Telescoping wave energy

Scotland’s AWS Energy has reported results some 20% better than predicted for its Archimedes Waveswing, a prototype wave energy generator that’s been undergoing ocean-based testing.

Loz Blain reports in NEW ATLAS on November 6, 2022:

The Waveswing is a cylindrical metal buoy that’s tethered to a single point on the ocean floor. In operation, it stays beneath the surface and responds to water pressure changes. As a wave passes overhead, the pressure increase pushes down on the top “floater” section of the device, sliding it downward relative to the lower “silo” section, with a rolling seal ensuring no water gets in.
This linear motion in this “telescoping can” compresses the air in the Waveswing device, creating an air spring to push the floater section back up as the wave rolls onward. As the floater moves up and down, it drives a hydraulic motor, which converts the linear motion into rotation, and a regular electrical generator draws power from both the upward and downward strokes.

Loz Blain | NEW ATLAS

“These figures underline our strong belief that Waveswing is the real deal. While we have always been confident about the performance potential of the Waveswing, it is wonderful to see that confidence endorsed by real data. We believe this performance compares very favourably with equivalent figures for any previous wave device tested on the same site. We are now actively seeking discussions with commercialisation partners, other end users and anyone who is genuinely interested in developing commercial wave power. This includes for example sponsored testing programmes, so that partners can get to know the Waveswing and its potential up close.”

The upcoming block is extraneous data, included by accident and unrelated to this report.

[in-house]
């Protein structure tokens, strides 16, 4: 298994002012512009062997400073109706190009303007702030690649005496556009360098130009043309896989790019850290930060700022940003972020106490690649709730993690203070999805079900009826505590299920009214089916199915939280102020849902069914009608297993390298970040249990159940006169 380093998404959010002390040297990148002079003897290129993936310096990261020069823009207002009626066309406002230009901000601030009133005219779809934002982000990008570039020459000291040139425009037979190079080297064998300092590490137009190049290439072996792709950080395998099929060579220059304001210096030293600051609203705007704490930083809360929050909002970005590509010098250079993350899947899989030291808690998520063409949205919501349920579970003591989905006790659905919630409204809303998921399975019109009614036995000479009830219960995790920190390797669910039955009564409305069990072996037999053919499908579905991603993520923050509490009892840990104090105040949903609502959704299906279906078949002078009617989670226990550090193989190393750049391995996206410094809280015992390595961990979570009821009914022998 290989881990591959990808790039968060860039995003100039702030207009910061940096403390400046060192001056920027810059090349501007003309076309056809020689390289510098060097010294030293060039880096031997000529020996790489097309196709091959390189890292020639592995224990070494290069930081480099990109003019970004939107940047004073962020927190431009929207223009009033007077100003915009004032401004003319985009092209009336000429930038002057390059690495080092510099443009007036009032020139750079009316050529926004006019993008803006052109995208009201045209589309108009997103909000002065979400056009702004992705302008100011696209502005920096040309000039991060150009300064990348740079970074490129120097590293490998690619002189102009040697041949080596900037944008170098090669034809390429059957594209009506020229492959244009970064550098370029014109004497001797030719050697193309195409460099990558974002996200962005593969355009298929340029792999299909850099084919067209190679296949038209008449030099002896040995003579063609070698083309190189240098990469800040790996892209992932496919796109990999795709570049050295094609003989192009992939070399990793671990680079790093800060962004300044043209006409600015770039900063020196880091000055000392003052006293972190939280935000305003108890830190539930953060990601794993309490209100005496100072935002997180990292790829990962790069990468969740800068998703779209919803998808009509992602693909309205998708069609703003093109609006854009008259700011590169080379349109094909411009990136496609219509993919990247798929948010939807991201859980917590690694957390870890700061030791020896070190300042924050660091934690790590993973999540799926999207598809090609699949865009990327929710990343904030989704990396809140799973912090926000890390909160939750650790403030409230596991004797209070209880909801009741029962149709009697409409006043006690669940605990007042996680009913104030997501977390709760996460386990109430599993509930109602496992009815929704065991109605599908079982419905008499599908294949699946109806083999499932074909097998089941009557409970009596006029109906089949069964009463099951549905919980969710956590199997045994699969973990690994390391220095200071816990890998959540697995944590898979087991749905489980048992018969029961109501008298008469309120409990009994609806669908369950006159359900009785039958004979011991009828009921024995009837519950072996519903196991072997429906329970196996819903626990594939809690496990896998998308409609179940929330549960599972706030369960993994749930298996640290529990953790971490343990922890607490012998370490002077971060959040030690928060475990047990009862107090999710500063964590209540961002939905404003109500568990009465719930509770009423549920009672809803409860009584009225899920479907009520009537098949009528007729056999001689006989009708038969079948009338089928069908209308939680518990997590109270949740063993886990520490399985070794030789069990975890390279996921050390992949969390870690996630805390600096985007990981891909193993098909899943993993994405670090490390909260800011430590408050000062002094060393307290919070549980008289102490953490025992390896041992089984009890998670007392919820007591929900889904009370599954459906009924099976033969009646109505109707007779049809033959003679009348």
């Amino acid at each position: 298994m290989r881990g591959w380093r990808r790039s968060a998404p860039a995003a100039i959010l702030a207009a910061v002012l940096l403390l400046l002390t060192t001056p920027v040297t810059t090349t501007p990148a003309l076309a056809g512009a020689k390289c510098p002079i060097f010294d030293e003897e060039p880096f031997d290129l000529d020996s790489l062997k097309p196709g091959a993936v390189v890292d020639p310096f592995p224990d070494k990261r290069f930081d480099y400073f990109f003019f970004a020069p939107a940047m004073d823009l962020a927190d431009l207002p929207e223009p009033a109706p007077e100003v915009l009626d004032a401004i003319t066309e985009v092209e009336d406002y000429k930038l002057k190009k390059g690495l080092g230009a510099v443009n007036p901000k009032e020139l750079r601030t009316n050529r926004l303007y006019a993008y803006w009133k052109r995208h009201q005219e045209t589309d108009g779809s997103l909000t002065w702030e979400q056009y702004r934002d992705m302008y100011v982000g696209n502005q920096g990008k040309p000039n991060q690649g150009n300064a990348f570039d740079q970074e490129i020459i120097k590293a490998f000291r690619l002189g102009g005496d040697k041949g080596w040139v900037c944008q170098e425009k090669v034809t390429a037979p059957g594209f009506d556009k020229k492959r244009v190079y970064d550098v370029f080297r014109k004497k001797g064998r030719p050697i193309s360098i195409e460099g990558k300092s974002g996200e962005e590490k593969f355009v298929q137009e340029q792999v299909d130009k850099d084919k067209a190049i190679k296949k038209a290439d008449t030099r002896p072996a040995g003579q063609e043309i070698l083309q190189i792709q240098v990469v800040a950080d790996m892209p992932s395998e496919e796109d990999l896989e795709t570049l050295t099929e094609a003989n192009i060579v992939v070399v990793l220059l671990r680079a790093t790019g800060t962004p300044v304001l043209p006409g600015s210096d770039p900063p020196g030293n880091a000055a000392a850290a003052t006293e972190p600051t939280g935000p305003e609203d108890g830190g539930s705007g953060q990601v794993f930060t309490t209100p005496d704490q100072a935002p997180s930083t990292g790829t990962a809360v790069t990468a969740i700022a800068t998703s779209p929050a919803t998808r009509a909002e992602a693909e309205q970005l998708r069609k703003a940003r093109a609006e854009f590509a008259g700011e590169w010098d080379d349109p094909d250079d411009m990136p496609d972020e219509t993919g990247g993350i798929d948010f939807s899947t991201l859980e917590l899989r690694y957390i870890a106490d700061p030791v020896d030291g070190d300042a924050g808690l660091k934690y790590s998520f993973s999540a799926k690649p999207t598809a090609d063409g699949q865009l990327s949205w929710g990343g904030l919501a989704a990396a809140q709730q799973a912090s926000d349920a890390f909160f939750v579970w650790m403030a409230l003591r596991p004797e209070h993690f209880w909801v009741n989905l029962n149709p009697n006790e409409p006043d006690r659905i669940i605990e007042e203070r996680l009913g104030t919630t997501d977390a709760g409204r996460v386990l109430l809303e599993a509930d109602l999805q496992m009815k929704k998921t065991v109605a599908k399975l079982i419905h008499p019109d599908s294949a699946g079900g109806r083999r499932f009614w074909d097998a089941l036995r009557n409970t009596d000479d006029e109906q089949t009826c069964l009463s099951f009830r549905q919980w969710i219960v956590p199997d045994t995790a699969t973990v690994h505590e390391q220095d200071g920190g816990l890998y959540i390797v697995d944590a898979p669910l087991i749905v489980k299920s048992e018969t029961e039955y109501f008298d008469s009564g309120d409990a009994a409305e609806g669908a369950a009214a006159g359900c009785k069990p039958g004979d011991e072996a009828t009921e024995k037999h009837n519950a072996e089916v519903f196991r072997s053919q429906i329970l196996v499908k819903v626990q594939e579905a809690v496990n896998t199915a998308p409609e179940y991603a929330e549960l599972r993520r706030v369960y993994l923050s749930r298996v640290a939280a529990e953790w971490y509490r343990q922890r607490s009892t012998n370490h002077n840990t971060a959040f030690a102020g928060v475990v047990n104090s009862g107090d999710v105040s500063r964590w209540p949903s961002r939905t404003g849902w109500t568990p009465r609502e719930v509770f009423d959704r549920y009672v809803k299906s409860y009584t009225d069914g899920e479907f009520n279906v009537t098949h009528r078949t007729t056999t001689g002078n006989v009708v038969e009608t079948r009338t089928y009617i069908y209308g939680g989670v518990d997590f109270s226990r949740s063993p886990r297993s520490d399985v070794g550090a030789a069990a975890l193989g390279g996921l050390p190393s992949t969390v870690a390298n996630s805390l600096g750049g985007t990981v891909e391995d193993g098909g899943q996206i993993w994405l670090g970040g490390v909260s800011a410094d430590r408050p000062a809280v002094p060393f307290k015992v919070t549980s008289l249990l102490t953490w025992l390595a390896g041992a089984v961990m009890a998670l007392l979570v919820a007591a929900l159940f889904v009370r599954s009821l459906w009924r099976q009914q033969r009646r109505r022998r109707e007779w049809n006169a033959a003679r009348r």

Simon Grey, CEO of AWS Ocean Energy | Source

“The Waveswing features a single absorber design, with unique features which make it ideal for remote power applications such as powering subsea oilfield assets and oceanographic monitoring. However, for utility scale power, we are convinced the future lies in multi-absorber platforms which can achieve the scale necessary for wave power to make a significant contribution to renewable energy supplies. We expect to develop platforms hosting up to twenty 500 kW units with a potential capacity of 10 MW per platform.”

Simon Grey, CEO of AWS Ocean Energy | Source

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